DOSE OF REALITY:
“When I get married,” says the little girl with the pigtails, “I’m going to have a big house with a pool and a slide and a huge jungle gym, and my husband will be handsome, and he’ll come home from work every day and kiss me and do anything I tell him because he loves me.”
Ah, the blissful ignorance of youth. I’d like to know why no one – not even my own mother – thought to school me on the down side of the house and the pool and the kids and the husband. Like so many others my age, I got my life lessons from television. I couldn’t wait to grow up and have a family of my own because it all looked so charming and delightful. Once I got there, though, I learned that there were days when I felt like shoving the white picket fence up my husband’s Home Depot-loving ass. Maybe if Mr. Brady had tossed a kid or two down his architecturally appealing staircase we would have gotten a more practical view of parenthood. And imagine how well-rounded we could have been if June had told Ward to “fuck off!” just once.
It’s no wonder the divorce rate in the U.S. is so high, because those of us who grew up with the Huxtables and the Partridges really got screwed in the reality department. We have completely unrealistic expectations of our spouses, our children, and ourselves. Neither marriage nor parenting is a picnic, but there is a sense of accomplishment when things go smoothly. We can’t simply skate through life and expect bliss and solitude, though, we have to work at good relationships and hold ourselves accountable for the bullshit we inevitably experience. To really do that, there are a few things we need to work on.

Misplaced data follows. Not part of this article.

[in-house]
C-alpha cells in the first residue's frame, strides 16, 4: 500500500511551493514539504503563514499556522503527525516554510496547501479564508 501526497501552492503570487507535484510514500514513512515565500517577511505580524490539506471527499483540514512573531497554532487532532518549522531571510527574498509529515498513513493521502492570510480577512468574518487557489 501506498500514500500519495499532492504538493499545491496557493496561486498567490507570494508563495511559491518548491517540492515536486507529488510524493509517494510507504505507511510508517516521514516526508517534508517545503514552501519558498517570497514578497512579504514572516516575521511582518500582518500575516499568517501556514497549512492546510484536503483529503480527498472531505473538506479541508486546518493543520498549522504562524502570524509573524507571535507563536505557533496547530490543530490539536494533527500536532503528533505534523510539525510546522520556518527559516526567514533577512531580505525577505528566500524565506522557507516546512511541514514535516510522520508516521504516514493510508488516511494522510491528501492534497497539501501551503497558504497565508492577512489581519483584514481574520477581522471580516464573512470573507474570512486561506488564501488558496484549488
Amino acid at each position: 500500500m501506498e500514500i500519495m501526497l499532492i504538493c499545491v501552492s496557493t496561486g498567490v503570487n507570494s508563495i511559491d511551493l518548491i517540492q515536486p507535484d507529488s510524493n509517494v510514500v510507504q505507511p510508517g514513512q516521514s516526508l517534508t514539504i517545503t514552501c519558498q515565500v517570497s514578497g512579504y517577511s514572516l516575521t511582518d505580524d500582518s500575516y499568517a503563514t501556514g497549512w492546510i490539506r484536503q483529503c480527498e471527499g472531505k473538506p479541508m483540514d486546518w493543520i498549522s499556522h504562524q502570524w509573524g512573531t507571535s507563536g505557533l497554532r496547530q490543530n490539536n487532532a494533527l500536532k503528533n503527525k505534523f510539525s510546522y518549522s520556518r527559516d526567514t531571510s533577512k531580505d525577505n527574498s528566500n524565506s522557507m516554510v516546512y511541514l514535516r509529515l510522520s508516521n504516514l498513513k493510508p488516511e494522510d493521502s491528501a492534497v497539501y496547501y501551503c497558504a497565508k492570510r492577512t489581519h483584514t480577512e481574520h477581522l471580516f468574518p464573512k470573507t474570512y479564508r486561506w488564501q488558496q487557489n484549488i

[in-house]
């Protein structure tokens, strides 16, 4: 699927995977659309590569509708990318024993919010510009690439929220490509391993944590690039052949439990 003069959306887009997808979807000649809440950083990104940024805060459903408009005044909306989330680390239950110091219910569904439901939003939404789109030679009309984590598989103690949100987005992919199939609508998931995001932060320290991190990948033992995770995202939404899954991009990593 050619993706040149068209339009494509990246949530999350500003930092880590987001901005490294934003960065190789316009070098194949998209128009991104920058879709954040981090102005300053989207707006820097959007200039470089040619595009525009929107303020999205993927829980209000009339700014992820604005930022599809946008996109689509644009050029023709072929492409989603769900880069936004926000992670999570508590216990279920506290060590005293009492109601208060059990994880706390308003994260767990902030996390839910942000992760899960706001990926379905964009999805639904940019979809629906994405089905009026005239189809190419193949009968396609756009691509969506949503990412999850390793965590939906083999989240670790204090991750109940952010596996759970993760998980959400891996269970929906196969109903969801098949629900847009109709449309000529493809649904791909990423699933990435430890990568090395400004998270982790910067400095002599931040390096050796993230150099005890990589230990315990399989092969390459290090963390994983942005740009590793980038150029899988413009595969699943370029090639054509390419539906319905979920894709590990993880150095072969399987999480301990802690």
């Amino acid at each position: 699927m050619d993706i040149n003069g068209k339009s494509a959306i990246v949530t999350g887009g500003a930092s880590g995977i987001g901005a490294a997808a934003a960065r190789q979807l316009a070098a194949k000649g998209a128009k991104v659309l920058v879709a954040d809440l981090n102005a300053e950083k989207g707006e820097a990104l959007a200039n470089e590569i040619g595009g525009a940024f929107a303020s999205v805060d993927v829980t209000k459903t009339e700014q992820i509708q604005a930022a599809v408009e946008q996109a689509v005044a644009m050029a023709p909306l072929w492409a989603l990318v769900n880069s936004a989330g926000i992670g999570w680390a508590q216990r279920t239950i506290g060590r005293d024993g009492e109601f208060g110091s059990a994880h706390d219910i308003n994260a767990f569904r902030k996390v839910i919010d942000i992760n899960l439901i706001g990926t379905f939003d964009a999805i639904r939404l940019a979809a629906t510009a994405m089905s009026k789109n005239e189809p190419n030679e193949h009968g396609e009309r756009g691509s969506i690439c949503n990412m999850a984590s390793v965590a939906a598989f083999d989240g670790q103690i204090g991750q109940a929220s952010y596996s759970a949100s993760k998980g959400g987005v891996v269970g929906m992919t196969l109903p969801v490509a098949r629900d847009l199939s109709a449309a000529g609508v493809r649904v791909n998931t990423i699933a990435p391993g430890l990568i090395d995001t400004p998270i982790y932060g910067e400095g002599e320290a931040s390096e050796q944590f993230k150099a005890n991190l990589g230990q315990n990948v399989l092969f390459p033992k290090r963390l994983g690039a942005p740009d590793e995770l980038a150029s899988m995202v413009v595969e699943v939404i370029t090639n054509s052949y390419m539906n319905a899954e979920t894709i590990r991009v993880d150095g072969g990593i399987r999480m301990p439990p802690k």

Oprah’s tried like hell through the years to get women to have a better self-image and a higher level of self-respect, but some of it seems to have backfired. Our culture is now full of whiners who think they’re entitled to being pampered, and the aromatherapy gadgets on the shelves at Target and Wal-Mart are indicative of this misguided trend. For the sake of your family, get over yourself. It’s great to be pampered now and then, but we elected a while back to take on the responsibilities of marriage and parenting, and success in either arena doesn’t come without sacrifice. When the family’s not right or in trouble, the bathtub is not where we belong.